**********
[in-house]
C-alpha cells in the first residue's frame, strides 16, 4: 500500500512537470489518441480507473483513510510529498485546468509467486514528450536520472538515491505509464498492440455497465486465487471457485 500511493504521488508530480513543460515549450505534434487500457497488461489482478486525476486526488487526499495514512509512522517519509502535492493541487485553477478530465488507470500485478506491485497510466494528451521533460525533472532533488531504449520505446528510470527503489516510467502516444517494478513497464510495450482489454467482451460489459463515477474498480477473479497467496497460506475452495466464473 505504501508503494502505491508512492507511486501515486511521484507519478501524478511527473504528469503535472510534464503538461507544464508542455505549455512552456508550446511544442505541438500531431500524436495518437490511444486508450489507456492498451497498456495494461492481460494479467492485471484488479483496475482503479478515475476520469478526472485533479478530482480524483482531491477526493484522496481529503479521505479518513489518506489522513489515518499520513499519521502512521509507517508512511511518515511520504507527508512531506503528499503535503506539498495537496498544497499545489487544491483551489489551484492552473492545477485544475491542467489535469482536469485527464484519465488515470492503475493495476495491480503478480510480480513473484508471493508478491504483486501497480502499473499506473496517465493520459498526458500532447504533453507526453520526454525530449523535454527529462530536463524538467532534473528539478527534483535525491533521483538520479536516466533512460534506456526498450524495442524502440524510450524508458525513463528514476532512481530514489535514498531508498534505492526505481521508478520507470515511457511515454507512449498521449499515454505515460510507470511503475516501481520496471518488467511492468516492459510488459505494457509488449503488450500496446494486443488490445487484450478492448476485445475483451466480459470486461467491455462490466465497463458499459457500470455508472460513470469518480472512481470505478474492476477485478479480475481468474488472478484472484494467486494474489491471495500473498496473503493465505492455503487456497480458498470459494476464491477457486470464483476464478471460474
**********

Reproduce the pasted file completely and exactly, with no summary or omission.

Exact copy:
[in-house]
C-alpha cells in the first residue's frame, strides 16, 4: 500500500512537470489518441480507473483513510510529498485546468509467486514528450536520472538515491505509464498492440455497465486465487471457485 500511493504521488508530480513543460515549450505534434487500457497488461489482478486525476486526488487526499495514512509512522517519509502535492493541487485553477478530465488507470500485478506491485497510466494528451521533460525533472532533488531504449520505446528510470527503489516510467502516444517494478513497464510495450482489454467482451460489459463515477474498480477473479497467496497460506475452495466464473 505504501508503494502505491508512492507511486501515486511521484507519478501524478511527473504528469503535472510534464503538461507544464508542455505549455512552456508550446511544442505541438500531431500524436495518437490511444486508450489507456492498451497498456495494461492481460494479467492485471484488479483496475482503479478515475476520469478526472485533479478530482480524483482531491477526493484522496481529503479521505479518513489518506489522513489515518499520513499519521502512521509507517508512511511518515511520504507527508512531506503528499503535503506539498495537496498544497499545489487544491483551489489551484492552473492545477485544475491542467489535469482536469485527464484519465488515470492503475493495476495491480503478480510480480513473484508471493508478491504483486501497480502499473499506473496517465493520459498526458500532447504533453507526453520526454525530449523535454527529462530536463524538467532534473528539478527534483535525491533521483538520479536516466533512460534506456526498450524495442524502440524510450524508458525513463528514476532512481530514489535514498531508498534505492526505481521508478520507470515511457511515454507512449498521449499515454505515460510507470511503475516501481520496471518488467511492468516492459510488459505494457509488449503488450500496446494486443488490445487484450478492448476485445475483451466480459470486461467491455462490466465497463458499459457500470455508472460513470469518480472512481470505478474492476477485478479480475481468474488472478484472484494467486494474489491471495500473498496473503493465505492455503487456497480458498470459494476464491477457486470464483476464478471460474